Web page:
My dear impertinent, dear impertinent,
As you know, in this world of variable rates in which we evolve, there is a small village which still and always resists the banking legions.
Surrounded by entrenched camps of bankers, the small Gallic village resists and continues to operate on fixed-rate mortgages.
Fixed rates make it possible to avoid waves of insolvencies every time rates rise and, eventually, financial crises because banks inevitably find themselves weakened by the number of defaulting borrowers which increases in these cases.
This is exactly how US banks swung wildly during the subprime crisis of 2007-2010 and how Lehman Brothers collapsed in a huge crash that resonated around the world.
The ECB pushes for the adoption of floating rates in France
The ECB wants to generalize the use of floating rates to finance mortgages, reports Capital magazine.
“A policy that goes against the French banking tradition and which raises many reservations on the part of French finance professionals. France differs from most European countries in the preeminence of fixed interest rates when it comes to real estate purchases. A habit that can be dangerous for banks in the event of a rate hike, but the latter still maintain this particularity. However, in a difficult economic context, the European Central Bank (ECB) is pushing for the adoption of floating rates in France.
And sometimes you have to pinch yourself to believe what you hear is true.
“Variable tariffs offer the advantage of being more accessible to families with limited income. Therefore, the ECB would like to generalize their use in France to facilitate access to mortgages”.
To facilitate access to credit according to the ECB and allow loans to the poorest and most vulnerable, it is necessary to switch to variable rates. This reasoning is astounding because everyone knows and understands that the more fragile one is, the lower the income and the greater the risk of unemployment and the greater the sensitivity to rising interest rates of the household concerned. It is once again exactly the story of the Subprime crisis where African American families, statistically the most fragile, were hit hard by the wave of personal bankruptcies and above all before, before the rest of the population followed it more widely.
And for once I can only share the analysis of the French Banking Federation (FBF) which indicates that “these rates vary according to the economic situation and inflation. They can endanger people in the event of a spiraling increase and lead to a spate of loan defaults. It is not our French model, unique and protective”, judges an official of the FBF interviewed by Le Parisien.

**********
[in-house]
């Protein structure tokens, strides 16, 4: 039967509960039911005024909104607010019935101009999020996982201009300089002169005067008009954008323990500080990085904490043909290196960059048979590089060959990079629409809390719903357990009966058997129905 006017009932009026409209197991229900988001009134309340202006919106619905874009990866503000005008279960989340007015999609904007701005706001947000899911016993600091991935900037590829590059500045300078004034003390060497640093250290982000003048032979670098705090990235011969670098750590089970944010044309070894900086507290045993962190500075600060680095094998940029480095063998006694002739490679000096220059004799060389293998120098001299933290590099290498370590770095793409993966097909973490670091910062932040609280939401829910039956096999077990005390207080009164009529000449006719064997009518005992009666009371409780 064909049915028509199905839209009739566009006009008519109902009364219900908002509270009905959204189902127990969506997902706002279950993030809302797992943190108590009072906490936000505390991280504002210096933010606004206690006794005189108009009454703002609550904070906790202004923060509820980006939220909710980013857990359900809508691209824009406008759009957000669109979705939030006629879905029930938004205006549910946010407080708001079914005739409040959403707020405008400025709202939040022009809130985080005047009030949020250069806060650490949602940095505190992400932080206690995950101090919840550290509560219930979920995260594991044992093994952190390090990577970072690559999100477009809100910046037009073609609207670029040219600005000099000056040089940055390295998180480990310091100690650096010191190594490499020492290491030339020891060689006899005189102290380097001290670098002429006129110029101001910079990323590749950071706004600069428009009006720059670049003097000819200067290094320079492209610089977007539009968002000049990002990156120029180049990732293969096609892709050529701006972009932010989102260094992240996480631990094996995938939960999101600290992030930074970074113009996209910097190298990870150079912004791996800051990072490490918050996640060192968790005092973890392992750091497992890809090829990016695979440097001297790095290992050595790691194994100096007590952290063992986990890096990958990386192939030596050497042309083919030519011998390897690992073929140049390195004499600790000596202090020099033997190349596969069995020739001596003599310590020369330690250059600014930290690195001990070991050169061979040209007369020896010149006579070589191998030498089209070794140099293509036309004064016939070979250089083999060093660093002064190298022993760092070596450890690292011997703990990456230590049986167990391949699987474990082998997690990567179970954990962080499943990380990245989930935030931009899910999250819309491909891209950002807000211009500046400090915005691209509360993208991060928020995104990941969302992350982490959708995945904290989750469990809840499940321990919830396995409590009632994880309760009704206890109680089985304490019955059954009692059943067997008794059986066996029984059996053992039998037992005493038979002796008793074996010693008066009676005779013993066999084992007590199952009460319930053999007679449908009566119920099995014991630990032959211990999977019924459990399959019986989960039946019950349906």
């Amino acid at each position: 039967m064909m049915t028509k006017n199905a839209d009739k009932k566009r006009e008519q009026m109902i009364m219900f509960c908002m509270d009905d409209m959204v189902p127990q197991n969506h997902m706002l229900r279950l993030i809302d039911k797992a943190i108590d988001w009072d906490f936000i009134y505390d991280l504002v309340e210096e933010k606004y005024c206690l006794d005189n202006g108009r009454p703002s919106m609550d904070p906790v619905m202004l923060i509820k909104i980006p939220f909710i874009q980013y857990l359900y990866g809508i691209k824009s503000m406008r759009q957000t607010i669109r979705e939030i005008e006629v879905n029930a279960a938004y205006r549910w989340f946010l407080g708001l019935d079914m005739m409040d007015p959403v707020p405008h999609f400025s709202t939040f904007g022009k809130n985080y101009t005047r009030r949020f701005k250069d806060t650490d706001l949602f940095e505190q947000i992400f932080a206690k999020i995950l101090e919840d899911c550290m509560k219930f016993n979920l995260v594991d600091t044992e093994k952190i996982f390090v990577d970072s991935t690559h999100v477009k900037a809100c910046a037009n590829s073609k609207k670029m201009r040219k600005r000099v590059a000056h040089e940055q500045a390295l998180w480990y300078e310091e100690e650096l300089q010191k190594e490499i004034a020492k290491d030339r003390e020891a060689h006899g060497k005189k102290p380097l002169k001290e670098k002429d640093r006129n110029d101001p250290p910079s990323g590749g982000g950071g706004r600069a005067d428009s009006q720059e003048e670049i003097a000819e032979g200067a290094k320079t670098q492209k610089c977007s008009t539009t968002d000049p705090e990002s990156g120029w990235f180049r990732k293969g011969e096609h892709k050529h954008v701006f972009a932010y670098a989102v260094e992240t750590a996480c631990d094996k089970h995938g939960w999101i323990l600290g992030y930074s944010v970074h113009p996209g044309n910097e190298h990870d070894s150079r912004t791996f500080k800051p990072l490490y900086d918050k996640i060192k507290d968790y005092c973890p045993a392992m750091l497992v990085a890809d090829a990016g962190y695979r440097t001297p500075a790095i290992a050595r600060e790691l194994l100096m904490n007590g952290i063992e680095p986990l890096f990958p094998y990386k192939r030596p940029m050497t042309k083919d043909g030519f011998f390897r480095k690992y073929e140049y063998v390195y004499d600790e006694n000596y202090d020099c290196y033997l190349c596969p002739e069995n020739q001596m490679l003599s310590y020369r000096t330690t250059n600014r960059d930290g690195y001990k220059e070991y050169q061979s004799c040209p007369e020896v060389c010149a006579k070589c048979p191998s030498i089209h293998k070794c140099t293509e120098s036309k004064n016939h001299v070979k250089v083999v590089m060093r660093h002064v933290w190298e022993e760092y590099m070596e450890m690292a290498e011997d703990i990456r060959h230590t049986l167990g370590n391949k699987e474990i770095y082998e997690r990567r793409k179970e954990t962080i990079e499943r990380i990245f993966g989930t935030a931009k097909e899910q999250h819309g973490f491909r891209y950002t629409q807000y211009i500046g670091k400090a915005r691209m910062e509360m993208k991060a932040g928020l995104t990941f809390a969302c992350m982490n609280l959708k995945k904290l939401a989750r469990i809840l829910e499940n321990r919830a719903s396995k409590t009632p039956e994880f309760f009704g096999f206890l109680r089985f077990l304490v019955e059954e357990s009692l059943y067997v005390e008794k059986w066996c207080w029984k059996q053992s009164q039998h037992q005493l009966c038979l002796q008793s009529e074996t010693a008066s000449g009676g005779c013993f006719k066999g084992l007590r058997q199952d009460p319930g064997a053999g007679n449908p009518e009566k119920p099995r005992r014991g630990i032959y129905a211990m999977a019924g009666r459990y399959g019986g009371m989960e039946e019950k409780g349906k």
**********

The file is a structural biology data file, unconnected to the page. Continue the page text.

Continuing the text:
The problem is that French banks have obtained the concession of a “transitional regime” until 2023, an exception that the ECB does not intend to extend.
But 2023 is tomorrow.
“We are trying to plead our case with Bercy, to warn the regulator, but we are fighting to be heard. If the noose becomes too tight, one day we will be forced to let go of our model,” warns a bank executive.
Technically in a fixed rate system like ours, French banks run the risk during rising rates where they lose some money and make more when rates fall. In any case, French banks have never been in difficulty because of the fixed-rate mortgages granted to their customers.
Technically, floating rates transfer interest rate risk… to borrowers, which is advantageous for banks, but which can prove dangerous to the stability of the financial system. While variable rate loans do indeed confer a number of benefits, they can endanger the creditworthiness of borrowers in the event of a rapid rise in interest rates, as they currently do. And when borrowers fail, banks fail too.
This is again exactly the story of the subprime crisis, a story from which the ideologues of the ECB seem not to have learned the lesson at all.
Worst of all, the ECB wants to force the French to switch to floating rates just as rates are rising.
A financial madness whose consequences we know in advance. The collapse of the banking system as the creditworthiness of borrowers collapses.
The ECB cannot say it does not know.
It’s already too late, but all is not lost.
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